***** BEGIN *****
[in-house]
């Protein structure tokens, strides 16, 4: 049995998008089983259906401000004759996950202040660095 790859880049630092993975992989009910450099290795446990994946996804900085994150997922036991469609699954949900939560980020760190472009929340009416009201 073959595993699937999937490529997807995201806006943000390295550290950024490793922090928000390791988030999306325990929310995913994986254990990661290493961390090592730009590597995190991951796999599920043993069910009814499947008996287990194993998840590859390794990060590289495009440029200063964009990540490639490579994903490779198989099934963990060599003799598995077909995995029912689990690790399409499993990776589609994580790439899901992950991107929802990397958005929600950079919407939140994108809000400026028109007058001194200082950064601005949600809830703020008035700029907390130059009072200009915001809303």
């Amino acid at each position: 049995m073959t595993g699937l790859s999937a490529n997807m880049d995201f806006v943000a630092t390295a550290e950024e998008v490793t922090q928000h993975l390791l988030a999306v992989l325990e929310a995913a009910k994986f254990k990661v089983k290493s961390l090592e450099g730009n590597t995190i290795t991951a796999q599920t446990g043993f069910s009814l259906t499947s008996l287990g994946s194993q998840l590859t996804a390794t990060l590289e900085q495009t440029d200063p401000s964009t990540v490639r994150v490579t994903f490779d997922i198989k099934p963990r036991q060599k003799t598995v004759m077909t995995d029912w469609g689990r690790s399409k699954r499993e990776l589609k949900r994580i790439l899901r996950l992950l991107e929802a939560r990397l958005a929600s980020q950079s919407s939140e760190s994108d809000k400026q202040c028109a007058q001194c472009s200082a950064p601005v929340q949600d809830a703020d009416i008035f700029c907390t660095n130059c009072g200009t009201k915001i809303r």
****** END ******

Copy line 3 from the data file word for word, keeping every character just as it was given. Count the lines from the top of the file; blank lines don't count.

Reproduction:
């Amino acid at each position: 049995m073959t595993g699937l790859s999937a490529n997807m880049d995201f806006v943000a630092t390295a550290e950024e998008v490793t922090q928000h993975l390791l988030a999306v992989l325990e929310a995913a009910k994986f254990k990661v089983k290493s961390l090592e450099g730009n590597t995190i290795t991951a796999q599920t446990g043993f069910s009814l259906t499947s008996l287990g994946s194993q998840l590859t996804a390794t990060l590289e900085q495009t440029d200063p401000s964009t990540v490639r994150v490579t994903f490779d997922i198989k099934p963990r036991q060599k003799t598995v004759m077909t995995d029912w469609g689990r690790s399409k699954r499993e990776l589609k949900r994580i790439l899901r996950l992950l991107e929802a939560r990397l958005a929600s980020q950079s919407s939140e760190s994108d809000k400026q202040c028109a007058q001194c472009s200082a950064p601005v929340q949600d809830a703020d009416i008035f700029c907390t660095n130059c009072g200009t009201k915001i809303r």